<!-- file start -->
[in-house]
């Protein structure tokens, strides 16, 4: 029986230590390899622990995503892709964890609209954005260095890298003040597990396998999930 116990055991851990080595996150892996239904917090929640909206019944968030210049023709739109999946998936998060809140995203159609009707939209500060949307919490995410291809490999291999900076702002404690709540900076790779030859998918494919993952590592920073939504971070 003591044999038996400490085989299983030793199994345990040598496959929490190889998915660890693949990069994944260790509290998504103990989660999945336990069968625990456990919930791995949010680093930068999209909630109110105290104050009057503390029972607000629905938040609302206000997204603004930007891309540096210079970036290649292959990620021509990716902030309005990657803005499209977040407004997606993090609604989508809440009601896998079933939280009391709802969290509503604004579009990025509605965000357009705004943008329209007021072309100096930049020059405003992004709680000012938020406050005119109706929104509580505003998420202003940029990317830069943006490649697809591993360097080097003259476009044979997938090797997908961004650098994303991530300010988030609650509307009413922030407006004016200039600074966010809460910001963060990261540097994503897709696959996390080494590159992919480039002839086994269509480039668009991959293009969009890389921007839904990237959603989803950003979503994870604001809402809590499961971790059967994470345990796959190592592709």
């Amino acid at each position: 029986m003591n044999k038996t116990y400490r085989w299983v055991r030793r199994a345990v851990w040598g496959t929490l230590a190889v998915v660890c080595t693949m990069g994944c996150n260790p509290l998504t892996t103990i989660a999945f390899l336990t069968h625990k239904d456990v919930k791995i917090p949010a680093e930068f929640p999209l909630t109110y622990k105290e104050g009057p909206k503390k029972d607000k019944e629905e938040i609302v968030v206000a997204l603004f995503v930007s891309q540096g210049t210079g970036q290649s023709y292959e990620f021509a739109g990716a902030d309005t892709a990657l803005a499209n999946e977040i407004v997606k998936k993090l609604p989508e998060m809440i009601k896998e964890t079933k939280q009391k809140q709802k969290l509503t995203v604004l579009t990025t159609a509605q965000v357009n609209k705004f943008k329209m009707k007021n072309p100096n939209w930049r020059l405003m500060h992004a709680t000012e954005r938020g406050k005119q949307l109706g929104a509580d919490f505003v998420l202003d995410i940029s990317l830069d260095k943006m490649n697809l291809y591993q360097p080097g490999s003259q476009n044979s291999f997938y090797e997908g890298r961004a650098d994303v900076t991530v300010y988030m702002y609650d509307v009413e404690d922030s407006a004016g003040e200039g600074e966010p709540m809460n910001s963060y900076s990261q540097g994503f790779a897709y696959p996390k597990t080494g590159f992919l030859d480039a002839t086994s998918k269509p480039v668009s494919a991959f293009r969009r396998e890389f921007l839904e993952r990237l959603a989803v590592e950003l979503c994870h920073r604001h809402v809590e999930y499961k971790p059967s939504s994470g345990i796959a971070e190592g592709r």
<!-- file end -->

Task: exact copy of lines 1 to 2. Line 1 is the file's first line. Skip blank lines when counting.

[in-house]
């Protein structure tokens, strides 16, 4: 029986230590390899622990995503892709964890609209954005260095890298003040597990396998999930 116990055991851990080595996150892996239904917090929640909206019944968030210049023709739109999946998936998060809140995203159609009707939209500060949307919490995410291809490999291999900076702002404690709540900076790779030859998918494919993952590592920073939504971070 003591044999038996400490085989299983030793199994345990040598496959929490190889998915660890693949990069994944260790509290998504103990989660999945336990069968625990456990919930791995949010680093930068999209909630109110105290104050009057503390029972607000629905938040609302206000997204603004930007891309540096210079970036290649292959990620021509990716902030309005990657803005499209977040407004997606993090609604989508809440009601896998079933939280009391709802969290509503604004579009990025509605965000357009705004943008329209007021072309100096930049020059405003992004709680000012938020406050005119109706929104509580505003998420202003940029990317830069943006490649697809591993360097080097003259476009044979997938090797997908961004650098994303991530300010988030609650509307009413922030407006004016200039600074966010809460910001963060990261540097994503897709696959996390080494590159992919480039002839086994269509480039668009991959293009969009890389921007839904990237959603989803950003979503994870604001809402809590499961971790059967994470345990796959190592592709």